People who have between three to five alcoholic drinks a week are 33 per cent less likely to contract heart failure than those who abstain, a study has found.
Professor Imre Janszky, from the Norwegian University of Science and Technology, suggested alcohol can do more good than harm if drunk in moderation.
And he said it did not matter whether people drank wine, beer or spirits.
Professor Jansky wrote: "It's primarily the alcohol that leads to more good cholesterol, among other things.
"But alcohol can also cause higher blood pressure.
"So it's best to drink moderate amounts relatively often."
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Published in the International Journal of Cardiology, the research followed 60,655 people who enrolled in the study between 1995 and 1997 who all had no history of heart failure.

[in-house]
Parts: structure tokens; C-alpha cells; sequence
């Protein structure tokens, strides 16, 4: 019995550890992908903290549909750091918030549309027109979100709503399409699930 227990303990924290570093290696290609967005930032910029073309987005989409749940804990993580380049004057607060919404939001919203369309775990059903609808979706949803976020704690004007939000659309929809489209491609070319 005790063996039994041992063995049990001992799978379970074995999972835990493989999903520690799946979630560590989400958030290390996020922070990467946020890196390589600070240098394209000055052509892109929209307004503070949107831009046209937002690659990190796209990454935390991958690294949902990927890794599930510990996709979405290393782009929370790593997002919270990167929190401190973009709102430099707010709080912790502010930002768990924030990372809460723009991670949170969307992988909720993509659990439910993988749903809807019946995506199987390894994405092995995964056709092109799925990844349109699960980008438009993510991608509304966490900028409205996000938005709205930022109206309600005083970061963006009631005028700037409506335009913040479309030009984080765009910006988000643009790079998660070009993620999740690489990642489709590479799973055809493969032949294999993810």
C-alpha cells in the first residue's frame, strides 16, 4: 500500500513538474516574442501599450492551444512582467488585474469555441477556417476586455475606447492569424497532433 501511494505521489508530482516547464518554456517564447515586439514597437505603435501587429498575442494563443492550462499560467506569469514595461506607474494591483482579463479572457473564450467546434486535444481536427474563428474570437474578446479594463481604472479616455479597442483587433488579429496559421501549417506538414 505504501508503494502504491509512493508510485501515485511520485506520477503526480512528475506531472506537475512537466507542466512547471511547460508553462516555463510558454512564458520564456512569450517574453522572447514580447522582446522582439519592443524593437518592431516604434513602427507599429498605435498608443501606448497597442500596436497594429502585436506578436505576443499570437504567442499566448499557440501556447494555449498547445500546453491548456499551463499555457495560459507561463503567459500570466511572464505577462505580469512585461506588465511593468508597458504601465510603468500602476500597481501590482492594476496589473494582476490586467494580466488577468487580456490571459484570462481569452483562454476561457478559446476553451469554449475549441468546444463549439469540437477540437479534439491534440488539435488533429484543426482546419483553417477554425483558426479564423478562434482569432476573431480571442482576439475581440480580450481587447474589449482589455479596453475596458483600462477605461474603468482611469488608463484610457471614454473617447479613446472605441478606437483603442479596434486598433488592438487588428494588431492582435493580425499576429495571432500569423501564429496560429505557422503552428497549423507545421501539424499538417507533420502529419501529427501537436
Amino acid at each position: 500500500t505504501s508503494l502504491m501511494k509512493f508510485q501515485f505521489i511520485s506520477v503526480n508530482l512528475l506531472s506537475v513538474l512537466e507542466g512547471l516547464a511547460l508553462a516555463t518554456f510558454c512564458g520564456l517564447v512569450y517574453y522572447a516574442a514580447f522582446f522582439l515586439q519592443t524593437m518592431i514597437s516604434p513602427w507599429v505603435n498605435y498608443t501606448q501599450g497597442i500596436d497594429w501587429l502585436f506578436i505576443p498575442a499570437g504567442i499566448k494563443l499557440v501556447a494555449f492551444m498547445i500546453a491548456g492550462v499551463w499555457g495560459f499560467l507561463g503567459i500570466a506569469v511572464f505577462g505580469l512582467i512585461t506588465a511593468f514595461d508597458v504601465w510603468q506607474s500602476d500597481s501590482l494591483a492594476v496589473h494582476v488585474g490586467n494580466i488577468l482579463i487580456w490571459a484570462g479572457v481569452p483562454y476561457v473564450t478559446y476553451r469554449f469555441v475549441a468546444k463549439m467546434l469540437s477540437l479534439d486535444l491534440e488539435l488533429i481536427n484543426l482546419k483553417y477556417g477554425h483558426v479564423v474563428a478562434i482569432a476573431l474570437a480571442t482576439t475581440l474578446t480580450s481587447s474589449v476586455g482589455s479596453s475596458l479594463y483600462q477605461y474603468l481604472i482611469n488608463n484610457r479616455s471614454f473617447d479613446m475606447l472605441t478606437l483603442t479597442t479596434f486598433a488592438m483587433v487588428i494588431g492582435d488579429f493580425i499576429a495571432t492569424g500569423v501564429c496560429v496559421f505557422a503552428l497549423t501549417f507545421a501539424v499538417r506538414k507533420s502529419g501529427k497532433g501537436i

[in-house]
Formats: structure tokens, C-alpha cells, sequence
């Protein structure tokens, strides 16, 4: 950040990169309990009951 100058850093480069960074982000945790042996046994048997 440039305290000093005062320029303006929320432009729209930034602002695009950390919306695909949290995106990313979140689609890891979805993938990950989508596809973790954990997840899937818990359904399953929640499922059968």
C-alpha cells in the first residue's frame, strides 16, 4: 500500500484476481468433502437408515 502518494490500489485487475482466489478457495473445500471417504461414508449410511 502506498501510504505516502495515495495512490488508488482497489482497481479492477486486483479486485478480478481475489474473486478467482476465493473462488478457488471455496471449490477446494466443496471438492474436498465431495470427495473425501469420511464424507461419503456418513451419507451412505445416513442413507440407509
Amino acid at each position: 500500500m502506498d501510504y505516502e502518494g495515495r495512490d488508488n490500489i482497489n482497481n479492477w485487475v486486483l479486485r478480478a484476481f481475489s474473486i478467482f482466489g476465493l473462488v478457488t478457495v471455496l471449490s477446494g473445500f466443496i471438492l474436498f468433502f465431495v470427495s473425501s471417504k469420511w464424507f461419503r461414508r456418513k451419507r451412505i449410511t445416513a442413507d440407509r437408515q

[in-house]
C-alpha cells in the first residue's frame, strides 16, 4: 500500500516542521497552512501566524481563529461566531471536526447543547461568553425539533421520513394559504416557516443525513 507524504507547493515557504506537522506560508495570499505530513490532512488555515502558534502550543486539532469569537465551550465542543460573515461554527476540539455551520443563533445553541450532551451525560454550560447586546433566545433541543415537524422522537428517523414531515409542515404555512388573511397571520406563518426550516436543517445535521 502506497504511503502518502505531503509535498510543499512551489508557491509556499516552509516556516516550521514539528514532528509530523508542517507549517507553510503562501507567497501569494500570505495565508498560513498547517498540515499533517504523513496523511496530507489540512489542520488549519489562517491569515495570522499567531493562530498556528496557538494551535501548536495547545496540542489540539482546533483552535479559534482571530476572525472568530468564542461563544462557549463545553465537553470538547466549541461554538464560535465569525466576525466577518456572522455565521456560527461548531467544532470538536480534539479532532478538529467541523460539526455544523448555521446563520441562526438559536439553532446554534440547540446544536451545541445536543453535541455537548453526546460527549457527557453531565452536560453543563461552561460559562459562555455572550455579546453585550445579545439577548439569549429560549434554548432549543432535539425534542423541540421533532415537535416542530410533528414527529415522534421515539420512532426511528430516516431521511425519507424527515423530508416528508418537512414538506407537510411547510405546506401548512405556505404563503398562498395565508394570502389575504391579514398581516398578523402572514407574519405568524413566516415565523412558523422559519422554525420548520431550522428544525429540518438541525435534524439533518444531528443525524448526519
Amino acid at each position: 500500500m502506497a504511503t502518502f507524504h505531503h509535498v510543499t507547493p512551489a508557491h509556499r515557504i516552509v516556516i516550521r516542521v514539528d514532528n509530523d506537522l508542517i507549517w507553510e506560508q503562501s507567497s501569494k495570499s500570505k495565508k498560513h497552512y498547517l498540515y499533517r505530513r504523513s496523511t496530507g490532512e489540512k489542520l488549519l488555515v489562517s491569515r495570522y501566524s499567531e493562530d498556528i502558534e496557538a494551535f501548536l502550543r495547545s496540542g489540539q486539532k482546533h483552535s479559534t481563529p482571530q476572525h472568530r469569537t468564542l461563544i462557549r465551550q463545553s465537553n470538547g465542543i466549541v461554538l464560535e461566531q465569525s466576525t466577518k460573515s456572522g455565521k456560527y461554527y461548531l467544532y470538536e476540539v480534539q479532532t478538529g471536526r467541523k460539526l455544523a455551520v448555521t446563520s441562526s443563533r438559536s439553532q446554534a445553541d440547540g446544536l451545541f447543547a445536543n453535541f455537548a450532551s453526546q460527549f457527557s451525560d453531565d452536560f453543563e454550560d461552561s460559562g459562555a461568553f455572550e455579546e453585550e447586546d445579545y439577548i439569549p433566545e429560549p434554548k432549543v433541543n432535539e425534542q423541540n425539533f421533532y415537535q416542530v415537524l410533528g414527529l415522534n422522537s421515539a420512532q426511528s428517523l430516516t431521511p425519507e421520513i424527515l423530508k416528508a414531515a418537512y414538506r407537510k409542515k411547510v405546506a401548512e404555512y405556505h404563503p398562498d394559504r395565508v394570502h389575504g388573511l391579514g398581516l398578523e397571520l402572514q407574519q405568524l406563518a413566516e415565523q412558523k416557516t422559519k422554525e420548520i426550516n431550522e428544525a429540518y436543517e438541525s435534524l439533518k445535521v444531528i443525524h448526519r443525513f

By the time the study ended in 2008, 1,588 had developed heart problems.
The risk was found to be highest among those who rarely drank, abstained or those with an alcohol problem.
This study also found that the risk of contracting cardiovascular issues increased when participants had more than five alcoholic drinks a week.
Professor Jansky added: "The relationship between alcohol and heart health has been studied in many countries, including the USA and southern European nations.
"The conclusions have been the same, but the drinking patterns in these countries are very different than in Norway.
"In countries like France and Italy, very few people don't drink."Reuse content